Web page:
Indy startup and Mira Innovation of the Year nominee ConverSight.ai has raised $1.5 million in a round led by Elevate Ventures. Other participants include TechStars, Bread & Butter Ventures, and Angel Round Table.
ConverSight’s “AI companion,” Athena, uses natural conversation technology to guide supply chain leaders through the process of collecting real-time data, conducting predictive and prescriptive analysis to aid business decision making, and automating tasks.
Thomas Millay, who has been appointed by Elevate as its representative, emphasized ConverSight’s potential. “We believe that the voice-enabled AI-driven analytics market will continue to grow significantly and will become a very large market over the next few years. The company is well positioned to capitalize on this market growth based on their leading technology and traction with enterprise customers.”
SpeechVive raises $1.5M to help Parkinson’s patients
Another Indiana startup has raised funding. SpeechVive has developed a wearable device that helps those with Parkinson’s disease speak more clearly. The device is based on research by Jessica Huber, a professor at Purdue’s department of Speech, Language, and Hearing Sciences. Now, SpeechVive has raised more than $1.5 million in a syndicated funding round to help scale the business. Investors included Elevate Ventures, Purdue Foundry Investment Fund, and Racine Medical Angels.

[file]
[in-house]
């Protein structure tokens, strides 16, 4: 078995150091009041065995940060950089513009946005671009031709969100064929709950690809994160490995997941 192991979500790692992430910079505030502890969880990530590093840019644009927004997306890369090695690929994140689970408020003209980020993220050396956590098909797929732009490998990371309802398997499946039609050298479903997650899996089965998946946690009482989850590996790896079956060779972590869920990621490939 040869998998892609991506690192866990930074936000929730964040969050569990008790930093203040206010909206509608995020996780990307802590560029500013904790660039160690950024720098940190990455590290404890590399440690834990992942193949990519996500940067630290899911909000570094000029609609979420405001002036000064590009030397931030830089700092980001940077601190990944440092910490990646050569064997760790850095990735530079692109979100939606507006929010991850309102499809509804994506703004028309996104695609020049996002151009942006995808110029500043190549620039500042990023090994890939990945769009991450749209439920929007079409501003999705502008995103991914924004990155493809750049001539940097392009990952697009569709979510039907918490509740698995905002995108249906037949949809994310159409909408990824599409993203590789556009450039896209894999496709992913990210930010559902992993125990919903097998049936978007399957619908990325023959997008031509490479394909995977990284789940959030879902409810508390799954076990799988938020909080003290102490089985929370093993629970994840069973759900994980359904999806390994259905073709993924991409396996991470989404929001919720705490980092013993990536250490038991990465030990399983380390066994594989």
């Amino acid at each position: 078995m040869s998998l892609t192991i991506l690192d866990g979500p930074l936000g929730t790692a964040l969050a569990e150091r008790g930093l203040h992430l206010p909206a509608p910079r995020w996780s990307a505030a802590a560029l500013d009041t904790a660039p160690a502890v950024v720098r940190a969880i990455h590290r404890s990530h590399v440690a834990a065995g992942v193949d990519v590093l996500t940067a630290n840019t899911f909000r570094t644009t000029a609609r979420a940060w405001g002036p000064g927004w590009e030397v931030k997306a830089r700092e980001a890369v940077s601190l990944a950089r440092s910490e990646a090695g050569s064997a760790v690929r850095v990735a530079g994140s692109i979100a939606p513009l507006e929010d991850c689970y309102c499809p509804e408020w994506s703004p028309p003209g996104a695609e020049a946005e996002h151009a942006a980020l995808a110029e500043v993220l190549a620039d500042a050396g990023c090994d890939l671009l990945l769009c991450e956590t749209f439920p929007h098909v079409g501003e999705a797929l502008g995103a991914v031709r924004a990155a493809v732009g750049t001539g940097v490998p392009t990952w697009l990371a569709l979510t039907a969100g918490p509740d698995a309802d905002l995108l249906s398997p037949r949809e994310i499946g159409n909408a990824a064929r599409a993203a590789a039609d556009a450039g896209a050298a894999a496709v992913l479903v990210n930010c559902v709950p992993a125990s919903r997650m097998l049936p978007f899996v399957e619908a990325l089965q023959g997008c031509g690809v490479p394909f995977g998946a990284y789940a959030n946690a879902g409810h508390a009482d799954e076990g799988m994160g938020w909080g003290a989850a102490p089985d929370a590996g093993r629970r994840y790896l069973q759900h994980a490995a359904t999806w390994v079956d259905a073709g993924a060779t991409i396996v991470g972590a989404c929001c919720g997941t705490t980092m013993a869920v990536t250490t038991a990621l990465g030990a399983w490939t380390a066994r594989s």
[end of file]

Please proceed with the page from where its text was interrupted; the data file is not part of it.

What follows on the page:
SpeechVive is a smart device that sits behind the ear, and according to Huber, “detects when a patient is speaking and elicits louder and clearer speech through an involuntary reflex known as the Lombard Effect.“
“Approximately 89% of people with Parkinson’s disease will have speech issues,” she said. “Access to SpeechVive for those patients will make a significant improvement in their quality of life.”
Four Kansas City startups land funding, “sandbox” support
Four startups in Kansas City have landed funding and support for their businesses. The funding and support come from Digital Sandbox KC, a local organization designed to help entrepreneurs access proof-of-concept resources, early-stage commercialization, and access to technology and experts. Each company is eligible for up to $20,000 in early-stage funding.